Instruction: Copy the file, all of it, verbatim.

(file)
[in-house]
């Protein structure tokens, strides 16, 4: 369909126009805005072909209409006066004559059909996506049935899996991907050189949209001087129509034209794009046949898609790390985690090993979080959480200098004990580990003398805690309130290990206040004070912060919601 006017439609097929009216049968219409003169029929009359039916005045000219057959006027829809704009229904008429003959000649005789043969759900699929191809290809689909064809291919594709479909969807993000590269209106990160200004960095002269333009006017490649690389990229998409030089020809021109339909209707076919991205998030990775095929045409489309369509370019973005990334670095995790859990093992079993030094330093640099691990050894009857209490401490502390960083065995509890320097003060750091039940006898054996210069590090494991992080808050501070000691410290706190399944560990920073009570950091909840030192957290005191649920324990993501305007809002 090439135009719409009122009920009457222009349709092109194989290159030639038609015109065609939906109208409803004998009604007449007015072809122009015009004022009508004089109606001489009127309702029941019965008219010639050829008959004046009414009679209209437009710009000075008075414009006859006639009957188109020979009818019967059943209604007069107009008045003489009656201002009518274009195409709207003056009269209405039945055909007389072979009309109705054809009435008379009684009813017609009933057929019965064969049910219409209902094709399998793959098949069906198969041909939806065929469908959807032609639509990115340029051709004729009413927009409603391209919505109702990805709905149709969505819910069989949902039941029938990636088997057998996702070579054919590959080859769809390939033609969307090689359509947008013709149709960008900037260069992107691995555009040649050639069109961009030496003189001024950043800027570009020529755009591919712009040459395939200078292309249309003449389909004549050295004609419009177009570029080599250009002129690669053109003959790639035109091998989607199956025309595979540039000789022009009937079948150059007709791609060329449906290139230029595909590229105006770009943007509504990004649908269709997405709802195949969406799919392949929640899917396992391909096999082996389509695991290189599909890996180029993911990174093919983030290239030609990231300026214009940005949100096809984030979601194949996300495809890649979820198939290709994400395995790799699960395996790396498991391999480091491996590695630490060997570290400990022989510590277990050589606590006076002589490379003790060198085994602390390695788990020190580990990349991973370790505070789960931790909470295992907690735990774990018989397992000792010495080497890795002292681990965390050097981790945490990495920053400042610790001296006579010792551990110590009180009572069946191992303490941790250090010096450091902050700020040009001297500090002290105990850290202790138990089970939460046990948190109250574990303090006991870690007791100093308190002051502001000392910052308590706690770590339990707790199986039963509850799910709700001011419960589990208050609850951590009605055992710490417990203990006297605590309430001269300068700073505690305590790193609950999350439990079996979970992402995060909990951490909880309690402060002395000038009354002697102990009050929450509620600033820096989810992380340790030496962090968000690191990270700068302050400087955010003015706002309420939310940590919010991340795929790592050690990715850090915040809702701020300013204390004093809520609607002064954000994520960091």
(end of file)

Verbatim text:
[in-house]
């Protein structure tokens, strides 16, 4: 369909126009805005072909209409006066004559059909996506049935899996991907050189949209001087129509034209794009046949898609790390985690090993979080959480200098004990580990003398805690309130290990206040004070912060919601 006017439609097929009216049968219409003169029929009359039916005045000219057959006027829809704009229904008429003959000649005789043969759900699929191809290809689909064809291919594709479909969807993000590269209106990160200004960095002269333009006017490649690389990229998409030089020809021109339909209707076919991205998030990775095929045409489309369509370019973005990334670095995790859990093992079993030094330093640099691990050894009857209490401490502390960083065995509890320097003060750091039940006898054996210069590090494991992080808050501070000691410290706190399944560990920073009570950091909840030192957290005191649920324990993501305007809002 090439135009719409009122009920009457222009349709092109194989290159030639038609015109065609939906109208409803004998009604007449007015072809122009015009004022009508004089109606001489009127309702029941019965008219010639050829008959004046009414009679209209437009710009000075008075414009006859006639009957188109020979009818019967059943209604007069107009008045003489009656201002009518274009195409709207003056009269209405039945055909007389072979009309109705054809009435008379009684009813017609009933057929019965064969049910219409209902094709399998793959098949069906198969041909939806065929469908959807032609639509990115340029051709004729009413927009409603391209919505109702990805709905149709969505819910069989949902039941029938990636088997057998996702070579054919590959080859769809390939033609969307090689359509947008013709149709960008900037260069992107691995555009040649050639069109961009030496003189001024950043800027570009020529755009591919712009040459395939200078292309249309003449389909004549050295004609419009177009570029080599250009002129690669053109003959790639035109091998989607199956025309595979540039000789022009009937079948150059007709791609060329449906290139230029595909590229105006770009943007509504990004649908269709997405709802195949969406799919392949929640899917396992391909096999082996389509695991290189599909890996180029993911990174093919983030290239030609990231300026214009940005949100096809984030979601194949996300495809890649979820198939290709994400395995790799699960395996790396498991391999480091491996590695630490060997570290400990022989510590277990050589606590006076002589490379003790060198085994602390390695788990020190580990990349991973370790505070789960931790909470295992907690735990774990018989397992000792010495080497890795002292681990965390050097981790945490990495920053400042610790001296006579010792551990110590009180009572069946191992303490941790250090010096450091902050700020040009001297500090002290105990850290202790138990089970939460046990948190109250574990303090006991870690007791100093308190002051502001000392910052308590706690770590339990707790199986039963509850799910709700001011419960589990208050609850951590009605055992710490417990203990006297605590309430001269300068700073505690305590790193609950999350439990079996979970992402995060909990951490909880309690402060002395000038009354002697102990009050929450509620600033820096989810992380340790030496962090968000690191990270700068302050400087955010003015706002309420939310940590919010991340795929790592050690990715850090915040809702701020300013204390004093809520609607002064954000994520960091």